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Attaching an external aerial to a radio (FM/DAB) without an external aerial socket ? - Page 2 - Technical. How to Make an FM Antenna: 8 steps (with pictures) Edit Article Community Q&A Improving the reception of commercial FM radio (88Mhz - 108Mhz) can be done by you at home, simply by replacing the antenna with a 5/8 wave folded dipole antenna.

How to Make an FM Antenna: 8 steps (with pictures)

Many radios and most home stereo receivers include antenna terminals for the connection of an external antenna. Usually the supplied antenna is a minimalist design (sometimes only an "internal" type, or as a telescopic rod or a short length of wire). This can be greatly improved for very little money outlay. Steps <img alt="Image titled Make an FM Antenna Step 1" src=" width="728" height="546" class="whcdn" onload="WH.performance.clearMarks('image1_rendered'); WH.performance.mark('image1_rendered');">1Determine the frequency of the station desired to be tuned. <img alt="Image titled Make an FM Antenna Step 8" src=" width="728" height="546" class="whcdn">8Solder the antenna and feed line together.

Community Q&A Ask a Question Tips Warnings Loading... Did you try these steps? Upload error Article Info. FM Antenna Connector and FM Antenna Adapter Visual Guide. FM Antenna Connector Guide For most people, identifying the connector needed for their FM receiver, tuner, or radio is going to be easy as there are those most common: F Antenna Connector If you have a threaded antenna receptacle, you will need the screw-on F or you can choose to use the quick or push on F connector.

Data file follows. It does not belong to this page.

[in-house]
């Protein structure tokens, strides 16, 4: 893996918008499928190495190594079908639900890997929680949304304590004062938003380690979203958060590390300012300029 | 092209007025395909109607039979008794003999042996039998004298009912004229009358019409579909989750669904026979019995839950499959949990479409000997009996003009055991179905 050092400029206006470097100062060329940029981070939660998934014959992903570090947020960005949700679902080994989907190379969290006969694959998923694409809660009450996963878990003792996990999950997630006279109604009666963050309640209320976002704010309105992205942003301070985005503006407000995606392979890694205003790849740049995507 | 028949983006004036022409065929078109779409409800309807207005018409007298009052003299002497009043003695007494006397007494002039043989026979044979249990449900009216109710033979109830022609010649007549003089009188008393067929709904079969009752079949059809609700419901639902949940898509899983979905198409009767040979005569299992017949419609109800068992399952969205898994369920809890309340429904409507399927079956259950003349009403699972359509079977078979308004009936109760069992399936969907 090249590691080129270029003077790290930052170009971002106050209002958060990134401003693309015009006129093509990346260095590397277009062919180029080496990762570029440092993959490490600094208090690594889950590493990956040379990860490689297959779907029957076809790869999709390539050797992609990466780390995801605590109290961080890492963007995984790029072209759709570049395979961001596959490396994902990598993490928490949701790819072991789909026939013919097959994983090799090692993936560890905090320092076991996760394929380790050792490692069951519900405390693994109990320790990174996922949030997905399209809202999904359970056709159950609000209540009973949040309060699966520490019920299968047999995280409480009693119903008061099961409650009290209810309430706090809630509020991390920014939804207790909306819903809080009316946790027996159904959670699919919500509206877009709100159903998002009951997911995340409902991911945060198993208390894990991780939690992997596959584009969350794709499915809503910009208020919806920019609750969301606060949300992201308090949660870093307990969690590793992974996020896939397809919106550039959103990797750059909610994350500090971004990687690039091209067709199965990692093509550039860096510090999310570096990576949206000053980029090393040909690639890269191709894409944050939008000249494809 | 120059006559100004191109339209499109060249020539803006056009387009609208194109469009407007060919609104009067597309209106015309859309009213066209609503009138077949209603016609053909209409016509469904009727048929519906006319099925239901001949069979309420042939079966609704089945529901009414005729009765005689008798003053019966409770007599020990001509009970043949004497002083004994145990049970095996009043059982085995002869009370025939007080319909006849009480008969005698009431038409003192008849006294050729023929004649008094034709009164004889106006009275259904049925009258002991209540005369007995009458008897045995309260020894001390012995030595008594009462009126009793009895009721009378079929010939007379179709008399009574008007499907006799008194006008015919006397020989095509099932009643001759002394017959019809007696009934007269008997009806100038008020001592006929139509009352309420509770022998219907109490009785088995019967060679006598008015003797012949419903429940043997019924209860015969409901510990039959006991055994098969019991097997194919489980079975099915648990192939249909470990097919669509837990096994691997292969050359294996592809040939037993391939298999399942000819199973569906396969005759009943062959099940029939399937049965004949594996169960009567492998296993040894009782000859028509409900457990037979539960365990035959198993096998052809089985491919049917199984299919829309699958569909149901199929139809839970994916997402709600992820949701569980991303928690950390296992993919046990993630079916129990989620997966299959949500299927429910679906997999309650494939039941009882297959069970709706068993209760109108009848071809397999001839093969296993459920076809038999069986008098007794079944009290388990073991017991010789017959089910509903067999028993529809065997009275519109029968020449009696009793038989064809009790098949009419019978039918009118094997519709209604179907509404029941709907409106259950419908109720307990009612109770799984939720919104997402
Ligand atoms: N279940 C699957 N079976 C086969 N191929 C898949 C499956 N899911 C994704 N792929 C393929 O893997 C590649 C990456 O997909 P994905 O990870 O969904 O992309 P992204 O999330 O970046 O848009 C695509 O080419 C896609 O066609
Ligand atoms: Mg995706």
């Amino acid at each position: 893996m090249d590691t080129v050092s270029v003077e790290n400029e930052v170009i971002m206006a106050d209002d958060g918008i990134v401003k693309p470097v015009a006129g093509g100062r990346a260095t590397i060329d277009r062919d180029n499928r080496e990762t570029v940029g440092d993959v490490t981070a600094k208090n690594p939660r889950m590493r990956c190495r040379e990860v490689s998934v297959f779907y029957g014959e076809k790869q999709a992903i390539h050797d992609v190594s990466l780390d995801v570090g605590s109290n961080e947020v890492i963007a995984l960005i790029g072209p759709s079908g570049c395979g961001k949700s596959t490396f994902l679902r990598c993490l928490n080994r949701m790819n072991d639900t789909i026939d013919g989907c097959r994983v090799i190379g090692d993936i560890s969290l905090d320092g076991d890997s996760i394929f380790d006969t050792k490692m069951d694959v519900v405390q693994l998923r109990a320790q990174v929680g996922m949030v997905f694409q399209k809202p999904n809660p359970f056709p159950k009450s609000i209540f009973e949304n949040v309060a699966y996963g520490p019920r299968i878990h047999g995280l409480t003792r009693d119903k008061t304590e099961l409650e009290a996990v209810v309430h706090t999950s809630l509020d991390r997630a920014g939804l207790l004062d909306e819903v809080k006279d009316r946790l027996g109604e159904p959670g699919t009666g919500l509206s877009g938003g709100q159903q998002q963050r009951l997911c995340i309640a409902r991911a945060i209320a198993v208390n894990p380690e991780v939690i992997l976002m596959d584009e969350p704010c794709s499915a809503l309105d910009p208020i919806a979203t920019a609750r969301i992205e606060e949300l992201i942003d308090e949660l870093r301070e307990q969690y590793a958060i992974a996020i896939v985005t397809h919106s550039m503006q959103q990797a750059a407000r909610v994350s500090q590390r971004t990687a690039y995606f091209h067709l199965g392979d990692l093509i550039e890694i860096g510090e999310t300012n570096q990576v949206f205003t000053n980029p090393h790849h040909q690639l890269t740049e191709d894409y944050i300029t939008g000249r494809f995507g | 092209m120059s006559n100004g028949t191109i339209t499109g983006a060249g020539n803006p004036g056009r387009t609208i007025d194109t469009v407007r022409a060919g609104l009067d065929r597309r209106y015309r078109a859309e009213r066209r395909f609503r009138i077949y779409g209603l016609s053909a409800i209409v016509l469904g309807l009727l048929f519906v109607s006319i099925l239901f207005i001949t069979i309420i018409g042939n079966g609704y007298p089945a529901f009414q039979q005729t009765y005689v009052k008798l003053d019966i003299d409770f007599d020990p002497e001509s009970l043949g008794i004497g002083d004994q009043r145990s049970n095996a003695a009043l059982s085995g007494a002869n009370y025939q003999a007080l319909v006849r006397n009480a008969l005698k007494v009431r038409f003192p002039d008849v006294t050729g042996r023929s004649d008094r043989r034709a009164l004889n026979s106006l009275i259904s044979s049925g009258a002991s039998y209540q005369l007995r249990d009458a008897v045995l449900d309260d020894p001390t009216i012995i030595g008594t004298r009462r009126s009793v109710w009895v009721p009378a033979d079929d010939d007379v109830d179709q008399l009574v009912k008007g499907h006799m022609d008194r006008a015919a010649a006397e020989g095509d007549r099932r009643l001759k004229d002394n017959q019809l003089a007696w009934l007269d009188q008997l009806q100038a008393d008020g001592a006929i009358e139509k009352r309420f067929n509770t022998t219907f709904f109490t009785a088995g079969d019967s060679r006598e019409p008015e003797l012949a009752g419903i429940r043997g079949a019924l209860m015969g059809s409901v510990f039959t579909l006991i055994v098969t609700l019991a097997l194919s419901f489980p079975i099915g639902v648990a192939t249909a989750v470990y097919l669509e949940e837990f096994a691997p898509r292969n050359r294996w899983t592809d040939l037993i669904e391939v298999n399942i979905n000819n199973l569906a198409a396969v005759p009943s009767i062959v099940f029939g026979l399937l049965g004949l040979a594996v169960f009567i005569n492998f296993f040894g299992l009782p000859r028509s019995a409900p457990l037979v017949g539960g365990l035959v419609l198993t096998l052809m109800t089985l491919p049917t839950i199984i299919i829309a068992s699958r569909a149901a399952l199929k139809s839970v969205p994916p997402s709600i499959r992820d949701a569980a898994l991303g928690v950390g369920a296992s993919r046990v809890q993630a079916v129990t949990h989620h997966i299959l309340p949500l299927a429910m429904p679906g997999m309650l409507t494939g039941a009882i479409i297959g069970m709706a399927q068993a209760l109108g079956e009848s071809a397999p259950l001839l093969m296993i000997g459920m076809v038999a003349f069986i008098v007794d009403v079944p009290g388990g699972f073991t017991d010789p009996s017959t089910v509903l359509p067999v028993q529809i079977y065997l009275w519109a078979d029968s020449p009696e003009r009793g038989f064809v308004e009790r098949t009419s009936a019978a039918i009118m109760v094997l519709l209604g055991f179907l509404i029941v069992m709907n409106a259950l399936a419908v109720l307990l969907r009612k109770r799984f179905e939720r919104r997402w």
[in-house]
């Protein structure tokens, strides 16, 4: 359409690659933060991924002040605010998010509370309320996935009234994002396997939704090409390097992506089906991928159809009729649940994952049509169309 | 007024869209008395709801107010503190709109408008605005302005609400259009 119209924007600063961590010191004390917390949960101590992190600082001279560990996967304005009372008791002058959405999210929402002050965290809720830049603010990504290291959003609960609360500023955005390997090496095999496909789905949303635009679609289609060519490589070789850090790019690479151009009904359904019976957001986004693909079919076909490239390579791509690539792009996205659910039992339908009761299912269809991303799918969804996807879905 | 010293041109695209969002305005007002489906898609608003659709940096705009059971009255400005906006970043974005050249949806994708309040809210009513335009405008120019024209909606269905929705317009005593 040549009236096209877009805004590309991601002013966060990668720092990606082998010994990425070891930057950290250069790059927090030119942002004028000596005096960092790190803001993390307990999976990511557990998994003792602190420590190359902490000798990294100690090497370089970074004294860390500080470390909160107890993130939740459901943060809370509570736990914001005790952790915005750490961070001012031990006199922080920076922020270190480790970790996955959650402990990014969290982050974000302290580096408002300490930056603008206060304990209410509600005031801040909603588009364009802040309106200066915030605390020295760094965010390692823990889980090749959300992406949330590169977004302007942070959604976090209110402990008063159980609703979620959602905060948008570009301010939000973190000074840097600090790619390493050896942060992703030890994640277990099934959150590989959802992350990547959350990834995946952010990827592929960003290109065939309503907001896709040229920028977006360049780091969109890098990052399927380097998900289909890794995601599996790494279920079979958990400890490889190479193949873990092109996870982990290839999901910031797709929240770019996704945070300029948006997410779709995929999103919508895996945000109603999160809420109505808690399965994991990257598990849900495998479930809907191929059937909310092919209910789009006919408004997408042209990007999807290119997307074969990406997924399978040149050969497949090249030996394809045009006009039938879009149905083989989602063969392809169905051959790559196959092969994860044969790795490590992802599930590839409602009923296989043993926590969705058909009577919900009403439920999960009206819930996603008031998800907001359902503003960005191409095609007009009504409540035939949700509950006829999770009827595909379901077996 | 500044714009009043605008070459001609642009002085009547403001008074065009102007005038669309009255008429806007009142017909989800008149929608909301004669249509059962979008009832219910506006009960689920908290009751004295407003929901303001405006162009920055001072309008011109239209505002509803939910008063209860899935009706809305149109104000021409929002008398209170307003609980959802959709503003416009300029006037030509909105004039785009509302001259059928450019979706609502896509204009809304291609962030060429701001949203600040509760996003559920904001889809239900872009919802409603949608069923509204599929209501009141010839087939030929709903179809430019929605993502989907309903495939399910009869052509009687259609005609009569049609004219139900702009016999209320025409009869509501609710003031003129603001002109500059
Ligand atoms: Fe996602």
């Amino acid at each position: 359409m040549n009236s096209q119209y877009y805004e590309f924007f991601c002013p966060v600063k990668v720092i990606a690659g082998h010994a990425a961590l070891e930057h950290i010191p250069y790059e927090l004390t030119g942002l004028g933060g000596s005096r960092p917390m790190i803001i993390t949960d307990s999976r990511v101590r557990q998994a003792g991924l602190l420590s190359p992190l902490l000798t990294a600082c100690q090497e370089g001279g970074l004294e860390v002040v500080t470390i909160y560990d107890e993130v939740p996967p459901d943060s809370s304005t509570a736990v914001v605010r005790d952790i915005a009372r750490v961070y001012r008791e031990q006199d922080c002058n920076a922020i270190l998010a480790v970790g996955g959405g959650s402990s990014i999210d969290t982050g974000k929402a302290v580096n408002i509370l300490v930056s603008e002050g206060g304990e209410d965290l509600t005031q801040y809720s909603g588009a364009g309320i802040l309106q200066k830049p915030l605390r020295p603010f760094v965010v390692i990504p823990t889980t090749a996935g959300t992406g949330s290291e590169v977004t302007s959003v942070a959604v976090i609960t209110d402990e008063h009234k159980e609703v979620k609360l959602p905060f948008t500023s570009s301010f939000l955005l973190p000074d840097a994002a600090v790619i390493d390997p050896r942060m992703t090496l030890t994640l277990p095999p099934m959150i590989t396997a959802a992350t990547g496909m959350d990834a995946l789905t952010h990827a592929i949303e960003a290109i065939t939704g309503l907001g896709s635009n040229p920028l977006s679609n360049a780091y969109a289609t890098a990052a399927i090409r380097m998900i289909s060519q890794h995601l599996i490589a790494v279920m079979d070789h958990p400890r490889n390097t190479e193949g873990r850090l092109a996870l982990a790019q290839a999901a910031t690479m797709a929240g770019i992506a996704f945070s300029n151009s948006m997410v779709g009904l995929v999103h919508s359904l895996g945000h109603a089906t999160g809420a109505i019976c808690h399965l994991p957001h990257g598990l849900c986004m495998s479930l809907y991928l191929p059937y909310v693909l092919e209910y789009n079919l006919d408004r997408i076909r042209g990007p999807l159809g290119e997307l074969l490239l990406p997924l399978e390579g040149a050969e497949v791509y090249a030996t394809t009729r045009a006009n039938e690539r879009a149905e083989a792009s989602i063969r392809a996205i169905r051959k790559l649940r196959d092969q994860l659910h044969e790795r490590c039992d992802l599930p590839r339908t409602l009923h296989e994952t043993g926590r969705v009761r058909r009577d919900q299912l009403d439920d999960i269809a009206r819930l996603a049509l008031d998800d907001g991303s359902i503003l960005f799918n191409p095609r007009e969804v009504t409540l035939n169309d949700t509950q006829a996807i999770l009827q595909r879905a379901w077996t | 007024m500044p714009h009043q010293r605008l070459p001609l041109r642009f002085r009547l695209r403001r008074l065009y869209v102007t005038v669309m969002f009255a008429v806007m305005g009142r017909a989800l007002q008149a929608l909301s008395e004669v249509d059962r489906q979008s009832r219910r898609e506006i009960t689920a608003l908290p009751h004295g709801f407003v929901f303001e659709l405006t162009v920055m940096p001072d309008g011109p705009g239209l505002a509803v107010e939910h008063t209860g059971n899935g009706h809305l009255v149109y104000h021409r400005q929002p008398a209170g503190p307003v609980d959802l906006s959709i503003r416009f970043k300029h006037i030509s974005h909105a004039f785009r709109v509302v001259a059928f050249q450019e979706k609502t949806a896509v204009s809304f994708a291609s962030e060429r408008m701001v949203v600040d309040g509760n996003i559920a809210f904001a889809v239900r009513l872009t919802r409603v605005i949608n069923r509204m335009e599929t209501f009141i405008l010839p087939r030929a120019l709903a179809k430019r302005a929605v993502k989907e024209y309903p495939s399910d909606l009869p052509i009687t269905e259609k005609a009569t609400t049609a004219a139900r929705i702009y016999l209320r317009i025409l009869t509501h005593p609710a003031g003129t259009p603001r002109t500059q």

There is no such thing as a push-on F receptacle or jack, the push-on F or quick F is only made for the screw-on F receptacle. If your stereo or tuner has a smooth connector with a tube in the middle, it probably needs a PAL female connector which is shown below. AM FM TV Reception Guide and Directory. This guide is brought to by FM DX Antenna Co, providing the best FM reception since 2004. You are reading this because you are interested in FM broadcast radio and it is generally for one of 3 reasons: you are an FM DXer that enjoys listening and identifying distant FM stations often that arrive to your location via skip (signals that go up from the transmitter antenna and bounce back down to the receiving antenna), you are a program listener that loves your music such as jazz, classical, or rock, or you are a combination that is trying to pick up particular programming from an FM station or stations at a distance, usually line-of-sight rather than skip.

As with any hobby there are tons of myths surrounding FM radio reception and some very knowledgable FM experts even buy into to a few myths. This guide will cut through much of that and point you in the direction you will need for great FM listening without spending a ton of money. Sony DAB/FM Aerial Connector. Fitting co-ax aerial socket to DAB radio that doesn't have one. *trying* to improve FM reception on my new stereo. Quote: Originally Posted by Soviet I'm 100% sure it's connected right, but the Ground is kinda just hanging there not connected to anything... Where can I connect it to? I can't connect it to a screw cause the wire isn't long enough, would I be safe extending the ground wire with another wire, then connecting it to something metal? Yes, extend the wire by soldering or using a wire nut with another length of wire. Also, in this vein, once you have a solution that works fairly well (if we can find one) you'd probably be best off to minimize the lengths of the wires in the part of the setup that you make.

Would these 2 items be all I need to solder properly? Yes, those should suffice. One reason I suggested wire nuts (and binder clips) is that it's easier to undo than solder joints. Hopefully you understood that I was suggesting you try two different configurations in turn, if not I can restate it to be more clear (I'm just unsure since you didn't address that in your reply).